headshot of claudia smilingTomorrow is Giving Tuesday, a day when charities across the country raise the money that sustains their efforts to help those most in need – whether that need is for a college education or workforce training, for food and a safe place to sleep, for addiction treatment or for dental care. If Congress has its way, those charities are going to be in a world of hurt as the charitable deduction so many charities rely on to spur donations comes to an effective end if the tax reform bill passes in its current tuesday

The Tax Cuts and Jobs Act eliminates a number of deductions and credits while doubling the standard deduction, a move that is intended to both simplify tax returns and lower the amount of taxes owed – at least for some individuals. While the bill keeps the charitable deduction – which has existed for 100 years – many fewer individuals will choose to itemize since they would lose other deductions and credits – like those for tuition, medical expenses and payment of state and local taxes. National estimates project that 95% of taxpayers who currently itemize their deductions (including the charitable deduction) will no longer do so once the other deductions and credits are deleted. A study by the Tax Policy Center estimates that charities would lose between $12 and $18 billion next year because of the tax bill’s effective elimination of the charitable incentive for donating to nonprofits. Here in Ohio, that 95% gave almost $4 billion in 2015, an amount that would be at risk of dramatically decreasing if the incentive for giving goes away. And, not only would thousands of charities and those they serve be impacted by such a reduction, so would Ohio’s economy, since almost 12% of the workforce is employed by a nonprofit.


There is a way to offset – at least partially – this anticipated decrease: create a universal deduction for gifts to charity, similar to the deduction enacted in the 1980s. In fact, HR 3988 proposes doing so, allowing all Americans to deduct their charitable donations without itemizing. We call upon Senators Portman and Brown to offer this as an amendment as the bill moves to the Senate floor.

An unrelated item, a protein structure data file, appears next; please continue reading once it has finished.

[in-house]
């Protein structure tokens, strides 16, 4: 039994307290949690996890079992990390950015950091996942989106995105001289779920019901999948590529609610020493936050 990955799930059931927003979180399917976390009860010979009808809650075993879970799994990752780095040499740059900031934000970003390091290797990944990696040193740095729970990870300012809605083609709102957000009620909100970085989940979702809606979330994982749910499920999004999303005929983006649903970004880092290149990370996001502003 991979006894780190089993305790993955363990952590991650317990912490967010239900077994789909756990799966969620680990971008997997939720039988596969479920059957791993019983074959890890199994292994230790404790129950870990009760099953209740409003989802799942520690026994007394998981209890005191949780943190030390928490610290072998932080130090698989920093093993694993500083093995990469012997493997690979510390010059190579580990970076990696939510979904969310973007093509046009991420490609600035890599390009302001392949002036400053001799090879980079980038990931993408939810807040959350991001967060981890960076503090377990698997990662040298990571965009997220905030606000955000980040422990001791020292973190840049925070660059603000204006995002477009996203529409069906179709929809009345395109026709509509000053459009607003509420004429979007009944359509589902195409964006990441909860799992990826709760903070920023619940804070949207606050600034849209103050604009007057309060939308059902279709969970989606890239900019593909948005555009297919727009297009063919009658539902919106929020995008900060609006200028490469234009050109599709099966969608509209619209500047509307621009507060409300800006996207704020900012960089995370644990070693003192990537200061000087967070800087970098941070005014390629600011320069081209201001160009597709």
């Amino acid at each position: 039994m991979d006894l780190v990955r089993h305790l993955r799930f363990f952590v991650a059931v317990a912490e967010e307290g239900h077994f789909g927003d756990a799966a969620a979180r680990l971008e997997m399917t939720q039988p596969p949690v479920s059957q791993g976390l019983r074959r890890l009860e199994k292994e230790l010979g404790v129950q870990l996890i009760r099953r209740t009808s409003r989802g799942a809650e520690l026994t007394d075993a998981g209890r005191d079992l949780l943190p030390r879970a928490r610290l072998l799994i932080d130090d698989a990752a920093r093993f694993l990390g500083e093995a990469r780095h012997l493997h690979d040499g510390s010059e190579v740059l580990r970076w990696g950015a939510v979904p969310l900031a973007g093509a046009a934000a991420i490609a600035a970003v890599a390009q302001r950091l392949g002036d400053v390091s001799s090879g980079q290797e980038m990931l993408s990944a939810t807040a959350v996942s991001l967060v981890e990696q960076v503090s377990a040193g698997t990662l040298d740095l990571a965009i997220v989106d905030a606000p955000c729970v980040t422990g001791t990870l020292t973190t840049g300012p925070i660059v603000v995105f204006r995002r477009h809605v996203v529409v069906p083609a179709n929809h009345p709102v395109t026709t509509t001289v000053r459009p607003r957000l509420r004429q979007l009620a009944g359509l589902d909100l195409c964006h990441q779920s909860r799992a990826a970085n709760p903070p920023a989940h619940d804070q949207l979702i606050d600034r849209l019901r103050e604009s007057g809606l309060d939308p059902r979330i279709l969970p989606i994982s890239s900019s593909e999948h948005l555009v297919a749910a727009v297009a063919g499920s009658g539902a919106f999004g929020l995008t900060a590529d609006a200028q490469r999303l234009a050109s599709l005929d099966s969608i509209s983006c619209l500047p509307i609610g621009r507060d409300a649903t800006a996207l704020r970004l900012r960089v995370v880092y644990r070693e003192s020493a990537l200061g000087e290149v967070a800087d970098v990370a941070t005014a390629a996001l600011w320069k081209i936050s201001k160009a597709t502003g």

Sad young man in empty room

It is critical to recognize that philanthropy cannot fill the needs – here in Ohio or nationwide – created as a result of the many provisions negatively impacting charitable giving and low- and middle-income workers and families. Ohio’s foundations, United Ways and other public charities gave over $2 billion to nonprofits in 2015, the highest on record, but it’s insufficient to fill anticipated gaps if the tax reform bill passes in its current form.

Claudia Y.W. Herrold

November 27, 2017 at 11:20 am Leave a comment

Philanthropy Ohio opposes eliminating Ohio’s Learning Standards

headshot of claudia smilingWith the Ohio House Education and Career Readiness Committee hearing tomorrow to address school assessments, curricula and teacher evaluations, we wrote Chairman Brenner, Vice-Chairman Slaby and Ranking Minority Member Fedor to express our opposition to House Bill 176 and 181.

Philanthropy Ohio and its Education Initiative specifically oppose the elimination of Ohio’s newly-revised Learning Standards.

The hearing is Tuesday, Oct. 24, at the Ohio Statehouse at 4 p.m.

Oct. 2017_Philanthropy Ohio letter crop

See the full letter letter below.


Oct. 2017_Philanthropy Ohio letter

Claudia Y.W. Herrold

October 23, 2017 at 5:37 pm Leave a comment

Working for just, equitable communities